I won first place in…YOGA! My sirsasana (headstand) was far more linear and I had twice as much blood flowing to my head than my competitors. My deep breathing surpassed everyone’s around me. I also found my Zen and inner being in half the time of the 2nd place winner!
This sounds ridiculous right? Almost as ridiculous as when I found out yesterday in the New York Times that the Bikram school of yoga is trying to turn yoga into a competitive sport. Bikram set up two organizations, The United States Yoga Federation, and The World Yoga Foundation, which have been holding competitions for the past seven years. I’m surprised I haven’t heard about this absurdity before now.
Bikram yoga is already a little seedy in itself. Bikram Choudry, the founder of Bikram yoga, wanted legal protection for “his” yoga, a sequence of 26 postures and 2 breathing techniques. So, he somehow ended up getting a copyright for the yoga sequence. Besides the fact that the actual poses and breathing exercises in his sequence weren’t invented by him but rather date back to thousands of years ago, I find it dishonorable as a teacher to so desperately seek out a patent on a yoga sequence. As a teacher, you should be emphasizing and embodying the importance of the nontactile, peaceful principles of yoga, rather than exemplifying that outter objects and money are just as important. Choudry’s response: “It’s the American way.” (Quoted in USA Today). What? Yeah, I guess you could say it’s the American way of feeding one’s ego, something that true yoga tries to help Americans minimize!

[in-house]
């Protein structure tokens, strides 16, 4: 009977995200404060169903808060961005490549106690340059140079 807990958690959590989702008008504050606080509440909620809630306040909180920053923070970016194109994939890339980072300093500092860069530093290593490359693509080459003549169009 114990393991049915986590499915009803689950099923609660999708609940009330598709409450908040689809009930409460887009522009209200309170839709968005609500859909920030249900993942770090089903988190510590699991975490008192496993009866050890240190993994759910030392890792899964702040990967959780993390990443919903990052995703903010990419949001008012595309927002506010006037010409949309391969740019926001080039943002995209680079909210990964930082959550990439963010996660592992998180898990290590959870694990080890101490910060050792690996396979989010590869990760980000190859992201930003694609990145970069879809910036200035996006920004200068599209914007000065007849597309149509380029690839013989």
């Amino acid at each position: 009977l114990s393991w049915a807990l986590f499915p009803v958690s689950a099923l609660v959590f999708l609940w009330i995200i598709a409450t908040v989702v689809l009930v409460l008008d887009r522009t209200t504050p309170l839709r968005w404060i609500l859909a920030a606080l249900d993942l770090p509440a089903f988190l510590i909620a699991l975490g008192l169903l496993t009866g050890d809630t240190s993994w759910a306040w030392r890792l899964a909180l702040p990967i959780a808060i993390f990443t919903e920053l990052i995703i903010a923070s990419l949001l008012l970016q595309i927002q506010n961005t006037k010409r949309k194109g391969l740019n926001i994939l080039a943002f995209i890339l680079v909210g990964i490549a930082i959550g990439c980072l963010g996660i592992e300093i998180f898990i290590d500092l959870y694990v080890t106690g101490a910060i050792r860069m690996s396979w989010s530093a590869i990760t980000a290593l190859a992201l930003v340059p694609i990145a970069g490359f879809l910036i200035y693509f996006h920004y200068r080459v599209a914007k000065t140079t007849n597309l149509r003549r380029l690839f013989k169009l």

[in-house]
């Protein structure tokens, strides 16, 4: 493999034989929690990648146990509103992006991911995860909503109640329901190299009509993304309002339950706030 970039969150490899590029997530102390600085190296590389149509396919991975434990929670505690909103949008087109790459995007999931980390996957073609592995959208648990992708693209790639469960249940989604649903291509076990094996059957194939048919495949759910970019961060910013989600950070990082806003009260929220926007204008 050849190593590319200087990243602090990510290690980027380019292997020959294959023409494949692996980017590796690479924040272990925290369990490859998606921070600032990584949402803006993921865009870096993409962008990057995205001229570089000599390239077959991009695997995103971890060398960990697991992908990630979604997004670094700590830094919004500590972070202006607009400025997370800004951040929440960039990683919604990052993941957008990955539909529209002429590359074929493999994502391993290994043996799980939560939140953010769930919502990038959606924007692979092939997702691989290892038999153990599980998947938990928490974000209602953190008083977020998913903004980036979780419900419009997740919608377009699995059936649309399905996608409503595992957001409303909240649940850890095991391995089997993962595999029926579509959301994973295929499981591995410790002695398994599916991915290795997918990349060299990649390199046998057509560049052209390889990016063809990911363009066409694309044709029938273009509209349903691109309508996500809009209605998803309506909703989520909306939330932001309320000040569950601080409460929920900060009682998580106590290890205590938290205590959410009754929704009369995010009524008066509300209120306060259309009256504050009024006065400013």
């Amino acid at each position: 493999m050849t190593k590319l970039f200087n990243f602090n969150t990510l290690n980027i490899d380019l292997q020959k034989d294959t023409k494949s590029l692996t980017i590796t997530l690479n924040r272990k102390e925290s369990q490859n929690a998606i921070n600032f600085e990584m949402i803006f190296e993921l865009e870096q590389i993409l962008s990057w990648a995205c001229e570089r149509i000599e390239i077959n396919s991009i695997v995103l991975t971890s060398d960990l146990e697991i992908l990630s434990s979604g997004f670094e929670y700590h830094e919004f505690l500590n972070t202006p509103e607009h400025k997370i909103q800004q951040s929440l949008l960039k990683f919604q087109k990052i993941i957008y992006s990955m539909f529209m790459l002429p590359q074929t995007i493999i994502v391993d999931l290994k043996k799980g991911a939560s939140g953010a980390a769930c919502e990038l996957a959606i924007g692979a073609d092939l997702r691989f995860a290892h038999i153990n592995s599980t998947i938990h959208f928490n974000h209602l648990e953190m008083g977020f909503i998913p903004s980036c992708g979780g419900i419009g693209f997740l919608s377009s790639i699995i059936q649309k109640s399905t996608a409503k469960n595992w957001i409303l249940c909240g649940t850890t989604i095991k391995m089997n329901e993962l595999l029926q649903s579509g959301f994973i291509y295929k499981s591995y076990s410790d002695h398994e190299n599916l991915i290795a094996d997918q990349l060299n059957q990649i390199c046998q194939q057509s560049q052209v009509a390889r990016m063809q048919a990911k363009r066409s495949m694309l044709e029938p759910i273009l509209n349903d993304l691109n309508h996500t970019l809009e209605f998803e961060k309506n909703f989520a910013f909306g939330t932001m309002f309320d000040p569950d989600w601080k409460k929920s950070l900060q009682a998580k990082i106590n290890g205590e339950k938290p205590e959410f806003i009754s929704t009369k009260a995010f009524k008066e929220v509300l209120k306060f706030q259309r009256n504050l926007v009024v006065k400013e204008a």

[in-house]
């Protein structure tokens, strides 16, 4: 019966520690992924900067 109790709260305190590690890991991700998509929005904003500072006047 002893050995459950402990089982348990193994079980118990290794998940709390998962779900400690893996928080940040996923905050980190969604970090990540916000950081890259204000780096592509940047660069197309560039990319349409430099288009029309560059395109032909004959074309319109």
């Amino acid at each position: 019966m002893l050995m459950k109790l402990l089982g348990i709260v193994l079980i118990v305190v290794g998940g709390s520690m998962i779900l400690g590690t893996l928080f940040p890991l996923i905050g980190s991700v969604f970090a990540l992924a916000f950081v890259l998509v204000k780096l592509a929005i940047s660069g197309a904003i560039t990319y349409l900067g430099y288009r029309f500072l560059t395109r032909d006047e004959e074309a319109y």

Choudry and his wife are currently working towards taking yoga to the Olympics. While I think the Olympics are wonderful, they are not the right place for yoga. Almost ever yoga class I teach, I remind my students that “yoga is not a competition”. How can I get them to believe me if they see Olympic athletes turning it into a contest?
Yoga is about acceptance of one’s own self, something that’s not possible if you’re trying to compete with the person next to you. This is one area of yoga where the commercialization has gone a little too far. Yoga accepts anyone, and I wouldn’t ever want people to think they have to look or perform like an Olympic athlete to take part in a class.
In fact, I wouldn’t want yoga to get anywhere near the label of a competitive sport. The practice is intended to alleviate stress, not add extra taxing pressures to one’s life. It’s about feeling good on the inside, not purely looking good on the outside.
Yoga is a practice for one’s own individual self, uninhibited by anything in the outside, materialized world, a principle that I hope can stay in tact.